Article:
- 2:42 These people spent as much time as possible listening to the apostles teach. The group developed a sense of community. They got to know each other by spending time together, eating together, and praying together.
- 2:43 The apostles did many miracles and other wonderful things for the people. A sense of reverence and awe gripped everyone.
- 2:44 This community of believers became so close that they shared their possessions with each other.
- 2:45 They went so far as to sell possessions and give the money they got from the sale to anyone in the group who needed it.
- 2:46 These people met together every day at the Temple. They ate together in one house after another, taking turns. They freely shared their food, and were happy to do so because their hearts were in it.
- 2:47 They kept thanking God for what he had done. In the process, they earned a fine reputation among the people. Every day the Lord added more souls to their group—people finding their way to God and to the salvation he offered.
The word Pentecost means “the fiftieth,” as in the fiftieth day. The festival comes about 50 days after Passover. Passover is when the Romans crucified Jesus. Pentecost is a festival celebrating the harvest. Many Jews call the festival by its Hebrew name Shavuot, “Festival of Weeks,” because it follows Passover by several weeks.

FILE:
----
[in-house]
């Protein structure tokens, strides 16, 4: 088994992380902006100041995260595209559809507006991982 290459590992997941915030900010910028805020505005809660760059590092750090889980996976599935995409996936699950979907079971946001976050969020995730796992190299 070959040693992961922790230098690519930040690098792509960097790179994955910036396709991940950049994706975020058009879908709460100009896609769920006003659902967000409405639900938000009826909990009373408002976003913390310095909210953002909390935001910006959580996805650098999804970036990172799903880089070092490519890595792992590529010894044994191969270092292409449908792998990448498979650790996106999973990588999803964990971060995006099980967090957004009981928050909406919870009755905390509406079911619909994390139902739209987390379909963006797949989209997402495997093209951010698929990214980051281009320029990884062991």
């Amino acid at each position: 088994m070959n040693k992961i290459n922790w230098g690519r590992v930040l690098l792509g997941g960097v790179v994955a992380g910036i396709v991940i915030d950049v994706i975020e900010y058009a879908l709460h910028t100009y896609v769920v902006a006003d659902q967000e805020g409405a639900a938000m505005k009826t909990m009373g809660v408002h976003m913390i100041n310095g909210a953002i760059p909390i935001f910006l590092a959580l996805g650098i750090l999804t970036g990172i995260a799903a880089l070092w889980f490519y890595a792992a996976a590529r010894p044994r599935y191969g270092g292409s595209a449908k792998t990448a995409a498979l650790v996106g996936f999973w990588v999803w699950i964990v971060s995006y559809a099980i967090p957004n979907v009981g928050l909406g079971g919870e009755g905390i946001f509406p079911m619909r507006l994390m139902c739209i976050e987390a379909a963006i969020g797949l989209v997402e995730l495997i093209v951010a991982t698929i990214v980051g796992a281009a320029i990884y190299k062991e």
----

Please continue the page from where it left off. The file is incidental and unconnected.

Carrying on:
Wind is often associated with God. When the prophet Ezekiel had a vision about a valley full of human skeletons coming back to life, it was divine wind that breathed life back into the bodies once the muscles and flesh had covered the bones (Ezekiel 37:9-10).
Pentecost was a festival that encouraged Jewish people to celebrate in Jerusalem. Many came to Jerusalem for Passover and stayed the several weeks for Pentecost as well. For pilgrim holidays like this, the population of Jerusalem could more than double—and sometimes far more than double.
In Roman times Asia did not refer to the Far East. It was the territory on what is now Turkey’s west coast. It was home to one of the largest cities in the Roman Empire: Ephesus.
See Joel 2:28-32.
Some Bible experts say Peter is referring not to some apocalypse at the end of the world, but to the end of the old covenant—the old agreement between God and his people. Jeremiah 31:33-34 says that God will retire the old legal system and replace it with laws written on the heart. And in Ezekiel 36:27, God promises to put his spirit within his people.
These could include a variety of servants including slaves bought and sold or bond servants who have sold themselves into either part-time or lifelong slavery to pay for a debt. Either way, they are social bottom dwellers. And even they are going to get filled with the Spirit.
The Day of the Lord, many scholars say, refers to Judgment Day or to the Second Coming of Jesus – or to both.
Peter is referring to Psalm 16:8-11.